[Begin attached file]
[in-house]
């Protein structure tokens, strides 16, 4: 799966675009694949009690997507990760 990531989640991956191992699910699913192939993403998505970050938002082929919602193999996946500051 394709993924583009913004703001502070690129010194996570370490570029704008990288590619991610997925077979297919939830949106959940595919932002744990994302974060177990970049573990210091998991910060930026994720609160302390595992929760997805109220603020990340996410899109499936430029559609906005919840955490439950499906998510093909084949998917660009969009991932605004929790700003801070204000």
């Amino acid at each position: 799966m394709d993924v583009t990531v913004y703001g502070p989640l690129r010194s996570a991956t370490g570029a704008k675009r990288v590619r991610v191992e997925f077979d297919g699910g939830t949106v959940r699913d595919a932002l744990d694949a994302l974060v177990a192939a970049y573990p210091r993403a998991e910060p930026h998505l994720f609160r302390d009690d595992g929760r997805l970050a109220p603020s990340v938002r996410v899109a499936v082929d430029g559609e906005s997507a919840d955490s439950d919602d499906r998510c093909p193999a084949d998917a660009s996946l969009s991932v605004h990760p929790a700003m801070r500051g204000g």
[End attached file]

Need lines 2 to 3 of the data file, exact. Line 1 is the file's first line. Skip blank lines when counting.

């Protein structure tokens, strides 16, 4: 799966675009694949009690997507990760 990531989640991956191992699910699913192939993403998505970050938002082929919602193999996946500051 394709993924583009913004703001502070690129010194996570370490570029704008990288590619991610997925077979297919939830949106959940595919932002744990994302974060177990970049573990210091998991910060930026994720609160302390595992929760997805109220603020990340996410899109499936430029559609906005919840955490439950499906998510093909084949998917660009969009991932605004929790700003801070204000």
């Amino acid at each position: 799966m394709d993924v583009t990531v913004y703001g502070p989640l690129r010194s996570a991956t370490g570029a704008k675009r990288v590619r991610v191992e997925f077979d297919g699910g939830t949106v959940r699913d595919a932002l744990d694949a994302l974060v177990a192939a970049y573990p210091r993403a998991e910060p930026h998505l994720f609160r302390d009690d595992g929760r997805l970050a109220p603020s990340v938002r996410v899109a499936v082929d430029g559609e906005s997507a919840d955490s439950d919602d499906r998510c093909p193999a084949d998917a660009s996946l969009s991932v605004h990760p929790a700003m801070r500051g204000g």